Some of us can remember the days when few homes were air conditioned. Out of necessity, our parents and grandparents devised clever methods of keeping themselves and their families cool during the hot summer months. These strategies will still come in handy today for people living in homes which lack this amenity, if there is a power failure, or if the cooling unit itself breaks down.
Resourceful families, not so long ago, cooled off using these creative ideas:
* Children, of course, had fun running through the garden hose. After they were tired, the adults, sitting on lawn chairs in the shade, placed the hose setting on “mist” and sprayed their legs and feet. As their skin air-dried, it had a very cooling effect.
* Soaking the feet in a bucket of cold water was refreshing. As the water warms up, you kept replacing it with cold. The cool blood in the feet was carried to the rest of the body through the blood vessels. Soaking hands and wrists in a sink of cold water has a similar effect.
* Everyone wore as little clothing as possible. Clothes were loose-fitting, light-colored and made of natural materials (cotton or linen, as opposed to synthetic fibers). Flowing caftans were great for the ladies, baggy shorts were comfortable for the guys and the children lived mostly in bathing suits.
* For a fast and drastic cooling off, nothing could beat donning a wet T-shirt and sitting in front of a fan.
* If you wanted to keep moving, you only had to wet the sleeves of your T-shirt, and the legs of your shorts or slacks. The damp cloth slapping repeatedly against your arms and legs had a lovely cooling effect until the clothing dried. Then, you could carry a squirt bottle of water and dampen the material down again.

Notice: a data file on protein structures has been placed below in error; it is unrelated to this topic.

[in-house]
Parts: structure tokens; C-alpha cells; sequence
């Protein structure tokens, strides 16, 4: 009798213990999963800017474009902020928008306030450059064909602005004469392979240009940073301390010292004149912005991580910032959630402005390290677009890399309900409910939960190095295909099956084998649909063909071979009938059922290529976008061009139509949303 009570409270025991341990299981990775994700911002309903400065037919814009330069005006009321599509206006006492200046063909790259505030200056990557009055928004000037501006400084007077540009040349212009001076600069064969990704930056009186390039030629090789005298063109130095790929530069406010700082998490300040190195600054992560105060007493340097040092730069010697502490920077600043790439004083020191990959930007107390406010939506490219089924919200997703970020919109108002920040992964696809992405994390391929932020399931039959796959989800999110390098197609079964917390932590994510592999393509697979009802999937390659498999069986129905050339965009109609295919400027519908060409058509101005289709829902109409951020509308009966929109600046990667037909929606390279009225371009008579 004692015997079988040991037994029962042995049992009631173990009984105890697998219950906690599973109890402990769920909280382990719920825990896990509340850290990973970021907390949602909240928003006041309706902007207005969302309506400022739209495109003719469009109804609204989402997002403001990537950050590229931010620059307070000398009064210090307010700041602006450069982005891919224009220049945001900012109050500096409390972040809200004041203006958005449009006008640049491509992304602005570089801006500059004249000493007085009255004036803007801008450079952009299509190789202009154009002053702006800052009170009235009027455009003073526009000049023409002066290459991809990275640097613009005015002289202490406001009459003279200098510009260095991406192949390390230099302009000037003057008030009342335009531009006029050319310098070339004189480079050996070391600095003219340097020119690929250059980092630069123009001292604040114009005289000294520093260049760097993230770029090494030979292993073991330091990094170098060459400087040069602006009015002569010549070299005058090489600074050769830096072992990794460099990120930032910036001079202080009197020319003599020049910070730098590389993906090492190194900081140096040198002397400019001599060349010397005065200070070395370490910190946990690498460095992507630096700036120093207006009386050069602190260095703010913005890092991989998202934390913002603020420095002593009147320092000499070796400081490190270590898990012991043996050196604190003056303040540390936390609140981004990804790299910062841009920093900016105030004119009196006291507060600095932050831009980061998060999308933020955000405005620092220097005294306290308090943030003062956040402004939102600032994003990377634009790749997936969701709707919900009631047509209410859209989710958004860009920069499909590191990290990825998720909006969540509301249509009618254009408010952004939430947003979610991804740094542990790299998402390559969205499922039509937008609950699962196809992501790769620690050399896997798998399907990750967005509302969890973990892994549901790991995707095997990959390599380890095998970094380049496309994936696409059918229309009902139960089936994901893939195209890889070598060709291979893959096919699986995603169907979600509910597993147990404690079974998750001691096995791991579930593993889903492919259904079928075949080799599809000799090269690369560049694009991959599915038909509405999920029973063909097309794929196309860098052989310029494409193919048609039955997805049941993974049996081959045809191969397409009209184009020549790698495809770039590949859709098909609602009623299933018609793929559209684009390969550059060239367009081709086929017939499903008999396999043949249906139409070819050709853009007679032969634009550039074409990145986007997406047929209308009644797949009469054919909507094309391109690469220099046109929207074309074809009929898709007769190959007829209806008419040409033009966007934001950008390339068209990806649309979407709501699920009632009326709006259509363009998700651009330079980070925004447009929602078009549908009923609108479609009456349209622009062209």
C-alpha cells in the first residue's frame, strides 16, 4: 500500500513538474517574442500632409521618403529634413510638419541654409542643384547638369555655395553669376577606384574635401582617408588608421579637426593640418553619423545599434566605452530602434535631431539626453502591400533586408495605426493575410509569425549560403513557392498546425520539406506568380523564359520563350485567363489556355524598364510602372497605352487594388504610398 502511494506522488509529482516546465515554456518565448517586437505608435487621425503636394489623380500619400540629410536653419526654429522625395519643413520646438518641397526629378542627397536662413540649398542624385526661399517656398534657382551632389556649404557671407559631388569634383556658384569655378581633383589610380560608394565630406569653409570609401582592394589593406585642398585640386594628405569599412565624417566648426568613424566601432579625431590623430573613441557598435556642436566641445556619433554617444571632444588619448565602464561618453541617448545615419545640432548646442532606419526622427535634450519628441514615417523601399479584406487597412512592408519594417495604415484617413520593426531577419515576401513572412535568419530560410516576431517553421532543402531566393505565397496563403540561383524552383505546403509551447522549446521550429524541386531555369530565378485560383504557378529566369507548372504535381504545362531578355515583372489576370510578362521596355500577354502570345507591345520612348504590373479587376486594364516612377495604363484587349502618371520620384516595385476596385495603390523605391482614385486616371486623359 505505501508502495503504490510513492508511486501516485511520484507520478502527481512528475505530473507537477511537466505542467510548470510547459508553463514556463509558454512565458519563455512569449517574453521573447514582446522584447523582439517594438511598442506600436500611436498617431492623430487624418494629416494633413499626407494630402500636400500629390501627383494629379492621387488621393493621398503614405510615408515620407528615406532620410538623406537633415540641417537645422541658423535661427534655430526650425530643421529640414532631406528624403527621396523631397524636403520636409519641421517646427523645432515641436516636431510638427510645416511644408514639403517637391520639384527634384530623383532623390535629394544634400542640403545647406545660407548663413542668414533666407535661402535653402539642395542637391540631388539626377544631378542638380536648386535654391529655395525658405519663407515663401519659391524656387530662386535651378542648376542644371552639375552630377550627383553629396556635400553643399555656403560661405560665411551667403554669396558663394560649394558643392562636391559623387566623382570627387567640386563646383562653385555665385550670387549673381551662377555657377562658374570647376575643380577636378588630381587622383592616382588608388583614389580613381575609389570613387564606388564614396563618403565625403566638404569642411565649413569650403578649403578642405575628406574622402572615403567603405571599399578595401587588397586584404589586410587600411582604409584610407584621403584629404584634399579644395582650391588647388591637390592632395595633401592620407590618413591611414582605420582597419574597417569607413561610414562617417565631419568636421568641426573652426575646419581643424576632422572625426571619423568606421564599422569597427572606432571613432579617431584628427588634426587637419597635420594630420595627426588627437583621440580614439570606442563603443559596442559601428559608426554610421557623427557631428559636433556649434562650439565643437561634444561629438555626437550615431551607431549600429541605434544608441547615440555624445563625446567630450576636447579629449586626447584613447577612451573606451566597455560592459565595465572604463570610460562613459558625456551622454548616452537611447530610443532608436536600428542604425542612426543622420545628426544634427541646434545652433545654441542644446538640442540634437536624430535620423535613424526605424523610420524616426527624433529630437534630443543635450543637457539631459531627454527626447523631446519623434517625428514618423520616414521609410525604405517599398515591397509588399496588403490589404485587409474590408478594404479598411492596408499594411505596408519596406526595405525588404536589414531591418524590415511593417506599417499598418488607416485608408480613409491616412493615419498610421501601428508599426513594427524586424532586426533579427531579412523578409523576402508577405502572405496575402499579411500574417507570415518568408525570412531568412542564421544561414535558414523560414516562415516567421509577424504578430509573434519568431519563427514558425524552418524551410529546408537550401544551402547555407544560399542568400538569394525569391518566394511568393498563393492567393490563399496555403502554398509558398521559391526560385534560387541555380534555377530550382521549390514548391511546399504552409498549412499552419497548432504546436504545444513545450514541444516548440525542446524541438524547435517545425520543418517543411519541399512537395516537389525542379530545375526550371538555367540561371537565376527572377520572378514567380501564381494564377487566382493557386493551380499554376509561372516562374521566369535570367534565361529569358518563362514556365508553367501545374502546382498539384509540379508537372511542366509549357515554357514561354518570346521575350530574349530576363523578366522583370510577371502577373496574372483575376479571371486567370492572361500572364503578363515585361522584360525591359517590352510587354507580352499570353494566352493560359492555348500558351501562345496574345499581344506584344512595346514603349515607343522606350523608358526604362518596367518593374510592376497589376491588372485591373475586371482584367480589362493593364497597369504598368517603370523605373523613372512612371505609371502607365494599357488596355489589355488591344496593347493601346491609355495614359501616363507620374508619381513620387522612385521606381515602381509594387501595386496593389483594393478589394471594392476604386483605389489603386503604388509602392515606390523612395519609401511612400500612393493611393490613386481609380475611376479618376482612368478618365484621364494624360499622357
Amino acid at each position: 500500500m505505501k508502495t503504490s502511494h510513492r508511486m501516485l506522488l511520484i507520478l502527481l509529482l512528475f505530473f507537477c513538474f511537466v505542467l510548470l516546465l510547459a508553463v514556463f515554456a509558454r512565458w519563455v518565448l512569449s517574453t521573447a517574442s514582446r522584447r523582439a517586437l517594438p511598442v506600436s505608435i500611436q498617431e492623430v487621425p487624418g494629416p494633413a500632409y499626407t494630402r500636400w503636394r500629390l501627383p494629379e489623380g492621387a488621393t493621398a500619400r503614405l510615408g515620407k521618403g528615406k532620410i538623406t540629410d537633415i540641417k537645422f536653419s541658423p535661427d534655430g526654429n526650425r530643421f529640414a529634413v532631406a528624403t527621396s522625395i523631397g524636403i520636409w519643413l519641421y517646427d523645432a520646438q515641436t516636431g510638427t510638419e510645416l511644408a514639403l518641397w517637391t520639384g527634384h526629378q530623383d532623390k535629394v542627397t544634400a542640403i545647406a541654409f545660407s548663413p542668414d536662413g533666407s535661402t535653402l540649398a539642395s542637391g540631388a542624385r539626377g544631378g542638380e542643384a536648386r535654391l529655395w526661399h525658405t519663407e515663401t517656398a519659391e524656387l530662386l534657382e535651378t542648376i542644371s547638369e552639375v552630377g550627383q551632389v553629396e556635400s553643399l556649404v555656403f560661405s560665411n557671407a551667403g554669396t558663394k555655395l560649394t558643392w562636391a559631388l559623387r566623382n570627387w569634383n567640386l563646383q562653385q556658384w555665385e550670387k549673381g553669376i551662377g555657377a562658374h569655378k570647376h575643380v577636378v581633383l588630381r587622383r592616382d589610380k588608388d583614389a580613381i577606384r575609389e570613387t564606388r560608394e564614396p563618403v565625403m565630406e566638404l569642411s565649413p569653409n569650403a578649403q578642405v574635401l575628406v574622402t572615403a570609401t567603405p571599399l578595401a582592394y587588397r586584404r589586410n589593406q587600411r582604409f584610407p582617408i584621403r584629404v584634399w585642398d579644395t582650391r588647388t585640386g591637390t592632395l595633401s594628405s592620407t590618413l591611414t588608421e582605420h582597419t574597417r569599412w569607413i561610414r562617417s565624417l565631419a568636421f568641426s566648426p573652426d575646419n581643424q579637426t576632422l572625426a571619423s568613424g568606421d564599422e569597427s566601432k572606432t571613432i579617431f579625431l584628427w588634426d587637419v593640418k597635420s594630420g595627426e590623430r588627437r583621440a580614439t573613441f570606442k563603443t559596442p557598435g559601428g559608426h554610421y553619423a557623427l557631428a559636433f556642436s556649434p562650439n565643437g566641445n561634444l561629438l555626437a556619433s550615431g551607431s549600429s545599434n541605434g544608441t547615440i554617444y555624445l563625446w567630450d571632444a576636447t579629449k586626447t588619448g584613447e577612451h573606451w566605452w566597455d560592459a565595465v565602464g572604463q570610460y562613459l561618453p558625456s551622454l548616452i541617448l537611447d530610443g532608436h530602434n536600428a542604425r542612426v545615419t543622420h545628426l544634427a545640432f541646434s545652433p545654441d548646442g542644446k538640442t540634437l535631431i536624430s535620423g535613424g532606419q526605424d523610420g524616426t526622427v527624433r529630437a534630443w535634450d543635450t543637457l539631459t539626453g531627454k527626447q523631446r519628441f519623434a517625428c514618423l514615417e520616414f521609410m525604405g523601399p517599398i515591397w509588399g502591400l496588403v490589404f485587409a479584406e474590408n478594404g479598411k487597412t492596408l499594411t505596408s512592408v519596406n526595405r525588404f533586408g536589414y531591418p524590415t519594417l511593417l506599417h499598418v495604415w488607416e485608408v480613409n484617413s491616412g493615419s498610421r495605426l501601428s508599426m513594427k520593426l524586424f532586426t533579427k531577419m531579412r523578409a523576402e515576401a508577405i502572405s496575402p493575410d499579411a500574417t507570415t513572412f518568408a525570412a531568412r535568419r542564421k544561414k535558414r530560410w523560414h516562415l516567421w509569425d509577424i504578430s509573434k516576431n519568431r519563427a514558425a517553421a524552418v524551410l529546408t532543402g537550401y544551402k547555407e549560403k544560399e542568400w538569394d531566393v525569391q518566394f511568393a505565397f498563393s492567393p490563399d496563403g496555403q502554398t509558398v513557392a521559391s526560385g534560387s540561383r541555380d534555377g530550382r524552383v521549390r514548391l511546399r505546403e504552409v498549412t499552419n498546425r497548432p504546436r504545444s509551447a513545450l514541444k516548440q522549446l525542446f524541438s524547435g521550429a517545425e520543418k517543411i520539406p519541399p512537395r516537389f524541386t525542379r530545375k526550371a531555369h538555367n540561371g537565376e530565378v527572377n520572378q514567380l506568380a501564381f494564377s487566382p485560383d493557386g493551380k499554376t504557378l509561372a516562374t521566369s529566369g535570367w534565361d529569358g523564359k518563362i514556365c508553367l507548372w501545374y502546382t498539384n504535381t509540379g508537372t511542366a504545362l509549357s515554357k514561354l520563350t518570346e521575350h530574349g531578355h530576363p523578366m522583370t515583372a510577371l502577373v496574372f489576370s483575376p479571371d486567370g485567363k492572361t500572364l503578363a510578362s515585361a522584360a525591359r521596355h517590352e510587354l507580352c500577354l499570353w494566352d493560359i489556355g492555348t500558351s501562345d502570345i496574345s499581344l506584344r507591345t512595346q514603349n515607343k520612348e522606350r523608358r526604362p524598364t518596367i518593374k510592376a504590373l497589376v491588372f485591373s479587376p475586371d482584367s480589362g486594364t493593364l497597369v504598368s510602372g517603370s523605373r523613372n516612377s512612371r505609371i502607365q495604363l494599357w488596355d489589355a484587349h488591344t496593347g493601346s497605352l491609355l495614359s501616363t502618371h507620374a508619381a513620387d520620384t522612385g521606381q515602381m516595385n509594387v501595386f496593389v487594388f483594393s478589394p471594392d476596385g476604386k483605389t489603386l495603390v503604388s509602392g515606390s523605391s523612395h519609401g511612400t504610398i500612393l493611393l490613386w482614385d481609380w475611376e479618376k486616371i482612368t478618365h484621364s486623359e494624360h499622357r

* Electrical appliances were never used unnecessarily during a heat wave. No ovens or stoves- everyone enjoyed salads, sandwiches, lemonade and iced tea. Laundry was postponed until the heat wave broke; not much clothing was being worn anyway.
* The freezer was stuffed with frozen fruit treats: cherries and berries, watermelon and cantaloupe chunks, wedges of pineapple and oranges. You cooled off while you ate nourishing, natural, vitamin-packed snacks.
* More time was spent in the basement if that was practical. Since hot air rises, the lowest level in the house was always the coolest. Some children enjoyed “camping out” at night on sleeping bags in the rec room or the most livable part of the cellar.
* A seldom-fail bedtime ritual to fall asleep in a warm house on a hot night: climb into a tub of cool water. When you are comfortable with that temperature, drain half the water, and refill the tub with colder water. Keep repeating the process until you are feeling almost shivery. Get out, go to bed, lie on a cotton sheet with no cover , or at most, under another cotton sheet. Sweet dreams!
Of course these suggestions are meant as a supplement to common sense restrictions during a hot spell, such as avoiding strenuous activity, taking frequent rest breaks, staying calm, drinking lots of water and doing necessary chores in the coolest part of the evenings.
The human race survived without air conditioning for many years. There was less pollution, more opportunities for interacting with neighbors and bonding with family. When you think about it, some modern conveniences are at best, mixed blessings.